On a visit to Poynter earlier this week Bob Woodward of Watergate fame reflected on journalism and digital media and made the point that technology on its own is nothing without high quality, probing journalism.
Nowadays high quality, probing journalism involves harnessing digital tools and using them to mine vast amounts of data as well as the virtues and skills Woodward deployed in his day.
There’s no better recent example than the work of Seattle Times reporter Michael J Berens whose tenacious approach earned him the $20,000 Bingham Prize for investigative journalism.
Berens produced a six-part series that dealt with the treatment and exploitation of elderly and frail people in Washington State’s adult family homes. Along the way he filed 50 state record requests, acquired and then analysed thousands of pages of health service documents and interviewed 250 people.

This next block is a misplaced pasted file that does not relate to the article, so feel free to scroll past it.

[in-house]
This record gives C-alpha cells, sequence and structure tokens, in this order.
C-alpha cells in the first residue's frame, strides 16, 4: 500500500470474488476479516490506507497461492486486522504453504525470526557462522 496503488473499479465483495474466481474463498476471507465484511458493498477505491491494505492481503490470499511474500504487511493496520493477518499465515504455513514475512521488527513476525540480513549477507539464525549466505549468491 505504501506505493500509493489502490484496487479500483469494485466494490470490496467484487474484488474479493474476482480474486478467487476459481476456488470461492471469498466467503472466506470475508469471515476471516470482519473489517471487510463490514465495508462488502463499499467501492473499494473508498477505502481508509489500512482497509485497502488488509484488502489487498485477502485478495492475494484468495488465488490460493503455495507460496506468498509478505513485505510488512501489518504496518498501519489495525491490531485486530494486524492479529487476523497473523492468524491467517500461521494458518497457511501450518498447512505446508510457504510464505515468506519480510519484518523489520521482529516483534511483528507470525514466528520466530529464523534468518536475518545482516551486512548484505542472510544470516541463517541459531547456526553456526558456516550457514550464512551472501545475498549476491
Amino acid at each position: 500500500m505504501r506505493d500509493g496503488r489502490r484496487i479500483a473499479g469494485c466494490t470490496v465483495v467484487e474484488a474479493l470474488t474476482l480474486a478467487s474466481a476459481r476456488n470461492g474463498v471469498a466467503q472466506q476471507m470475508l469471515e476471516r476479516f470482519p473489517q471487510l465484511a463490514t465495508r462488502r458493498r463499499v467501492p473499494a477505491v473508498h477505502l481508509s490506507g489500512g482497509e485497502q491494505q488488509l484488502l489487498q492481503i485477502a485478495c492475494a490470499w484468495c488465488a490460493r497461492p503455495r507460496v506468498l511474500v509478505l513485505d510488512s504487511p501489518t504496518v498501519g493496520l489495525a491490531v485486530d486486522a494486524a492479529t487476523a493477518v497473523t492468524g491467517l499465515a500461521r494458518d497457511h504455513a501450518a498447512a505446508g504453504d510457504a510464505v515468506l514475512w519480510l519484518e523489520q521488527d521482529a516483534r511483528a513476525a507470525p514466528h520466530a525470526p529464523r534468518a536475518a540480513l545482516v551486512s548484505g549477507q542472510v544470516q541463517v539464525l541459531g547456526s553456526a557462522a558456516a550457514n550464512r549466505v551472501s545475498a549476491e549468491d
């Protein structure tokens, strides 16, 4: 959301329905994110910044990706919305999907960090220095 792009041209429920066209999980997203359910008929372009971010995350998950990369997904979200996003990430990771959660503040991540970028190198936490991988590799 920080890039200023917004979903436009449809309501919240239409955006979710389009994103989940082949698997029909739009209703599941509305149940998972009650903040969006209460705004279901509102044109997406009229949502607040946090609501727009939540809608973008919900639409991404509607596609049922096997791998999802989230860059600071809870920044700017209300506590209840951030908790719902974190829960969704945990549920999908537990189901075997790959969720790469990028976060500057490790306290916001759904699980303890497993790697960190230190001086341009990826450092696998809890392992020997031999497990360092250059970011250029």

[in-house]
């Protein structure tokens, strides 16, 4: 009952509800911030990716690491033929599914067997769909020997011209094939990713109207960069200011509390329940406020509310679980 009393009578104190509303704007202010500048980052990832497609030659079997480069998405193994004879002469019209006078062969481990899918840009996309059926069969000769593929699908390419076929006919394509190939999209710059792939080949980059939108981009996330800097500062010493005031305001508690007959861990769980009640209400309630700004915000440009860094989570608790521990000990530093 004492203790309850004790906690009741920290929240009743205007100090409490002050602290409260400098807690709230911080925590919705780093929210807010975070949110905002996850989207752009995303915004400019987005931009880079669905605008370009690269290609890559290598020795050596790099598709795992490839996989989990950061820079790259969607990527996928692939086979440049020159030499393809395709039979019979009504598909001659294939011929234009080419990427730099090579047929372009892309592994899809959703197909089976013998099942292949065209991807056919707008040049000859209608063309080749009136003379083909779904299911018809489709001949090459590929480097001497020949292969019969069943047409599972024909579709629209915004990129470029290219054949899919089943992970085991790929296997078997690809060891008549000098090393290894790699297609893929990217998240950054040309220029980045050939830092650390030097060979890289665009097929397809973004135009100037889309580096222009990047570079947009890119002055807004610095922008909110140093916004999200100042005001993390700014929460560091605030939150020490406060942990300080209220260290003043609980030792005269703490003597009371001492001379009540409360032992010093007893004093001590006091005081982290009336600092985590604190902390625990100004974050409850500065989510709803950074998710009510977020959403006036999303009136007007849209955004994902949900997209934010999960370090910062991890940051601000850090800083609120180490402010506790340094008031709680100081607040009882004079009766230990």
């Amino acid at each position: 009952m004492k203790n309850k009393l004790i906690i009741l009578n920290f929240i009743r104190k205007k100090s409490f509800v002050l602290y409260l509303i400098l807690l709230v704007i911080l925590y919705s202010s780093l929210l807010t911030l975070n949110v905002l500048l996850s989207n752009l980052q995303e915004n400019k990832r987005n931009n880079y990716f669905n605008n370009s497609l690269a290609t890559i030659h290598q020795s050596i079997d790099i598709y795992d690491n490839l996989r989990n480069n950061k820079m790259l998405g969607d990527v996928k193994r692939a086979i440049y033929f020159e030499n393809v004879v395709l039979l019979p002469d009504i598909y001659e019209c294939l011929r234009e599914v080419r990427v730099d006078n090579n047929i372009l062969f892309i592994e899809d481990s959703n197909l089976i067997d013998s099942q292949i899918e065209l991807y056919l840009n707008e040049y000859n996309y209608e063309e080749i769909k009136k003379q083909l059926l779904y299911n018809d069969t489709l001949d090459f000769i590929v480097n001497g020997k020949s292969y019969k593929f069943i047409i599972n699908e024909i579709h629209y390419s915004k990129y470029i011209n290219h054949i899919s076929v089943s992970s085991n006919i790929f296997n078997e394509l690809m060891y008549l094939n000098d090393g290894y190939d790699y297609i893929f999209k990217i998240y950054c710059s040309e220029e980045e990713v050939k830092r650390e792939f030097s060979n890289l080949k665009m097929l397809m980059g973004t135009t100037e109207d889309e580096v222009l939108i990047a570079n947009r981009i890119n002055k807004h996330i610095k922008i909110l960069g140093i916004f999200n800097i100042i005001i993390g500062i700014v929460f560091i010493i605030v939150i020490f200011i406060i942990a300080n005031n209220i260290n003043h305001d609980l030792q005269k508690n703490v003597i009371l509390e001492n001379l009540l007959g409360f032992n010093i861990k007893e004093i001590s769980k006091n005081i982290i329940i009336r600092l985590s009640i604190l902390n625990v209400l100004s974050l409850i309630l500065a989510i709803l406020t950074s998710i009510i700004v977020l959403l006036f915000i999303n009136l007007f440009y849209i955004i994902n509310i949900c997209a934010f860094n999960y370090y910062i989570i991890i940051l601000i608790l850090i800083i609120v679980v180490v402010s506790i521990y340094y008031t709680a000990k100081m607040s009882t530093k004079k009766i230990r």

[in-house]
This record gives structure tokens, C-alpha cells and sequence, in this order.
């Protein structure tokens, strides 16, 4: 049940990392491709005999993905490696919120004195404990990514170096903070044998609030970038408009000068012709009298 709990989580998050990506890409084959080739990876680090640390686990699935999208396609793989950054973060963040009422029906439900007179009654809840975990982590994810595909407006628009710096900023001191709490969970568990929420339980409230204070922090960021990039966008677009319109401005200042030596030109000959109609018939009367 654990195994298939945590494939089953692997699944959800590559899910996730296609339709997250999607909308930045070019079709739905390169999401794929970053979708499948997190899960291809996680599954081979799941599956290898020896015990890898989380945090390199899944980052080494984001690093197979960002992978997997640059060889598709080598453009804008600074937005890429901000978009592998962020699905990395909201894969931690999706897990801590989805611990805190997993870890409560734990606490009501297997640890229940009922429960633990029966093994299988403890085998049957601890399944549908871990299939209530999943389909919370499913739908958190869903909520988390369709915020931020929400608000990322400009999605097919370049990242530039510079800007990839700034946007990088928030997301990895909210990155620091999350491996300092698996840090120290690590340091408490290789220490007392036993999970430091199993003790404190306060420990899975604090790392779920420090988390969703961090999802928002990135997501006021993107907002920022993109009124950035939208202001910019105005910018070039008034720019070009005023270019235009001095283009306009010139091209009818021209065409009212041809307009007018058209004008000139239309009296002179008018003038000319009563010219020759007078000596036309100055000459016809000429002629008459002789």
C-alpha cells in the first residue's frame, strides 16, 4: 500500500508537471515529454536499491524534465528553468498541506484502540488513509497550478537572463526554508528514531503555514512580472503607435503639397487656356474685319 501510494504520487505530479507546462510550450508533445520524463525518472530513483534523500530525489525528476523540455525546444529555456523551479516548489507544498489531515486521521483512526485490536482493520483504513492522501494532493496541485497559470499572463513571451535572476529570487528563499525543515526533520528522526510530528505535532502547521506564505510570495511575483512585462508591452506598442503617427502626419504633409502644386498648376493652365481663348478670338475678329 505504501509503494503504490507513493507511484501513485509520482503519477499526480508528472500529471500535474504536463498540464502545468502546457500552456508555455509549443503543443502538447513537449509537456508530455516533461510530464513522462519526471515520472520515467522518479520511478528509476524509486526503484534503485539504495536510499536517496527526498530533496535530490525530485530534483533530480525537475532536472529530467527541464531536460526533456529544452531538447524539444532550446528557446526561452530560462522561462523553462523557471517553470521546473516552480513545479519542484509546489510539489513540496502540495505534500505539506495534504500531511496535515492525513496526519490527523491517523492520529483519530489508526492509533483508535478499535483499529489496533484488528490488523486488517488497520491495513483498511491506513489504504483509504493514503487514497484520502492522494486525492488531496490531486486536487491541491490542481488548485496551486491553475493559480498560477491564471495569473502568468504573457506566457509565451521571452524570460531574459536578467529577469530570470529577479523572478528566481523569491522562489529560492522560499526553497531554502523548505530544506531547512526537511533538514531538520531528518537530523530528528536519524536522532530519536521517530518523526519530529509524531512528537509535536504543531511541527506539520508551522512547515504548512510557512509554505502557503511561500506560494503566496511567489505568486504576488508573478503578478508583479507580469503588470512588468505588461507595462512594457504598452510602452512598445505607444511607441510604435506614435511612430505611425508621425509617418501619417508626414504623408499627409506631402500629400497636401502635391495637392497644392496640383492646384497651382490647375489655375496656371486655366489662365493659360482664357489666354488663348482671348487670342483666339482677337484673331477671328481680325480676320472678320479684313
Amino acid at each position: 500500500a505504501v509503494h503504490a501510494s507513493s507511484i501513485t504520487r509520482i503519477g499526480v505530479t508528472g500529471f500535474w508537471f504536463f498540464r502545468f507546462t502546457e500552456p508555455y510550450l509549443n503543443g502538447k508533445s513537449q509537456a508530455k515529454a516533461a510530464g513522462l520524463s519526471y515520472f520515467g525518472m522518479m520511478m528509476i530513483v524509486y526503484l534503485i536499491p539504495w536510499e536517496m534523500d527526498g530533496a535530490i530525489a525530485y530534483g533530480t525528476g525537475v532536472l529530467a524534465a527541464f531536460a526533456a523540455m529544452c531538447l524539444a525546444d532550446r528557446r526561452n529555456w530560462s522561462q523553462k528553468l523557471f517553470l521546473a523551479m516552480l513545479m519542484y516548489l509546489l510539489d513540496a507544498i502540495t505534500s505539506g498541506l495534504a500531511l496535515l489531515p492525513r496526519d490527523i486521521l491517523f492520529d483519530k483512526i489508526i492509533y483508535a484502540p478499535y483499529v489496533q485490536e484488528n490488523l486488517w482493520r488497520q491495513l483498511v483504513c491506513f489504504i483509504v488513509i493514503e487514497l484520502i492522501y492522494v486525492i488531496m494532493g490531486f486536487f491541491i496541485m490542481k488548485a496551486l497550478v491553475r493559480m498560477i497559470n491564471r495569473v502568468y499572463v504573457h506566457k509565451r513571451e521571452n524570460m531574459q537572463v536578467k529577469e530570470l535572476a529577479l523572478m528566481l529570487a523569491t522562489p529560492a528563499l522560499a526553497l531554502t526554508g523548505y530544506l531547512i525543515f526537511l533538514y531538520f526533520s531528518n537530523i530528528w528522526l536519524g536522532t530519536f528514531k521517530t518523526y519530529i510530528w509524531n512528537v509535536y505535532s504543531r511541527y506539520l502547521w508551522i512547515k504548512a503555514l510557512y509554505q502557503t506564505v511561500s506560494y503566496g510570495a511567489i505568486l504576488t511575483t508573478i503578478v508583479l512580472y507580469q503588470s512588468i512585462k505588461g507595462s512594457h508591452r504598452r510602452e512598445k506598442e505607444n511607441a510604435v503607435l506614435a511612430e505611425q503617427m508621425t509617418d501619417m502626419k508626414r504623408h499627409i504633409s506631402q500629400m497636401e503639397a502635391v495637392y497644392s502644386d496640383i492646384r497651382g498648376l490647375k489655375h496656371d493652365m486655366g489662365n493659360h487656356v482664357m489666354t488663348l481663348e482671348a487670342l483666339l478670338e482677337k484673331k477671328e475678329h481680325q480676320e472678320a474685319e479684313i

You can read a fuller account of the investigation here and if you’re interested in learning more about data journalism then Elena Egawhary at the BBC in west London is a fount of wisdom on the subject.
On this topic, however, Woodward gets the last word with his acerbic world view: “I get up in the morning and I ask the question: ‘What are the bastards hiding?’…You get at the truth at night, the lies during the day.”
- Data expert moves on from ‘telephone journalism’ (guardian.co.uk)